It asks questions about the issue of mental health while not forcing us to take a particular view.
We start with a humorous spooky introduction which sets the tone for the action. Edward is in his flat and kept company by an enclave of imaginary friends. Sam Redway, who plays Edward, by and large does a good job, though he is occasionally prone to disconnected acting which takes us out of his rollercoaster story. Nevertheless, he makes a heroic effort in the lead of this demanding show.
Malik Ibheis, as Mr Bubak, is the main mime of the group and does a great job as the silent focus of the assembled spectres – his lack of lines does nothing to take away from his ability to take us in to the story and he is a pleasure to watch. Melissa Sirol’s Miss Twist is a joyful clown and plays her mischievous role well, teasing Edward Blank and adding to the thrill of the story with her cheeky allure. And Mrs Timonel, played by Becca Cox, evokes bouts of laughter from the audience – when she has a good line to work with. Her character feels like the least developed of the crew, which unfortunately hinders our connection to her, especially early on in the play. The funniest material seems to have been doled out to Jean Goubert, who plays the studly Mr Net: despite a tendency to overplay the humour, he is hilarious to watch and indispensable as a fun member of the group.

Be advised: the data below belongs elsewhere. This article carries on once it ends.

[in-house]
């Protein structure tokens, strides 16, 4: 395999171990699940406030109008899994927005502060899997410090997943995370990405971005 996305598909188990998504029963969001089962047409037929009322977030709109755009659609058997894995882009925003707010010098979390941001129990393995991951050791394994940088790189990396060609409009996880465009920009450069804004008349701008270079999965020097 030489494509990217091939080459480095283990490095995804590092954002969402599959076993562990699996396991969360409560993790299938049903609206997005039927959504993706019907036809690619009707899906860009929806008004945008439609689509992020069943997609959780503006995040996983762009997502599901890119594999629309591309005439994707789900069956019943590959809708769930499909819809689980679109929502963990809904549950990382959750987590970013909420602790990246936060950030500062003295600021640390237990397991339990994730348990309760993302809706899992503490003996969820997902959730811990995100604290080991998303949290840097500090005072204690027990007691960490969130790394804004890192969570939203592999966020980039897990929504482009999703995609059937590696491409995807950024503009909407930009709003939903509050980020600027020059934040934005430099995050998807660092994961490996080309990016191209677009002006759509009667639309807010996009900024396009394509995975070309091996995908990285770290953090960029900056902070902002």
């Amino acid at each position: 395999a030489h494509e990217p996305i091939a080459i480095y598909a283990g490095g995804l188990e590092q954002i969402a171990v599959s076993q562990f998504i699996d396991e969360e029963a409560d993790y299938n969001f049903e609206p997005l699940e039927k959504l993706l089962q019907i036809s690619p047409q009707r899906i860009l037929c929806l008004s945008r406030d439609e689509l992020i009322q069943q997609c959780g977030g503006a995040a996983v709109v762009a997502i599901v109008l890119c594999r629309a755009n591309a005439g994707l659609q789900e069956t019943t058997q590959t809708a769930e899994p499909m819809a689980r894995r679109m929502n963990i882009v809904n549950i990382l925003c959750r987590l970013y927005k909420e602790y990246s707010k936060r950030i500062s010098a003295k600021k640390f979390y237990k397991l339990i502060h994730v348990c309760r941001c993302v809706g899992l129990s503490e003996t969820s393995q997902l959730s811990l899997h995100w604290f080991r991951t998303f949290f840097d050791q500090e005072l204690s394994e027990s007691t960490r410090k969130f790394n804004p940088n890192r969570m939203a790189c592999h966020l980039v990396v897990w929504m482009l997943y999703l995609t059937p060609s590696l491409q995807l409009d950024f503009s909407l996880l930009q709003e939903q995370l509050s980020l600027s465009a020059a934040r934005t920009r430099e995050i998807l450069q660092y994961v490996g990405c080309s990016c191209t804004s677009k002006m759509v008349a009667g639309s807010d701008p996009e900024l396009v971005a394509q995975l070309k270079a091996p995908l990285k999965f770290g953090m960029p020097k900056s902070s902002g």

Sharp’s direction is incredibly strong, with the cast moving all over the set in ever more interesting and enticing ways. Some of the physical theatre aspects of the piece could be a bit more finely tuned – on occasion a touch of clumsiness is allowed to creep in. That being said, it is a titanic effort by the cast and they should be congratulated as such.
The set design (by Lily Knight) has lots of interesting parts for the cast to work with, and the projections (by Xanthe Young) and sound work (by Dott Cotton) competently take us into the disturbed mind of Edward Blank. I would recommend this family show as having broad appeal to young people and adults alike. It asks questions about the issue of mental health while not forcing us to take a particular view – we can either make our own conclusions or simply enjoy the show.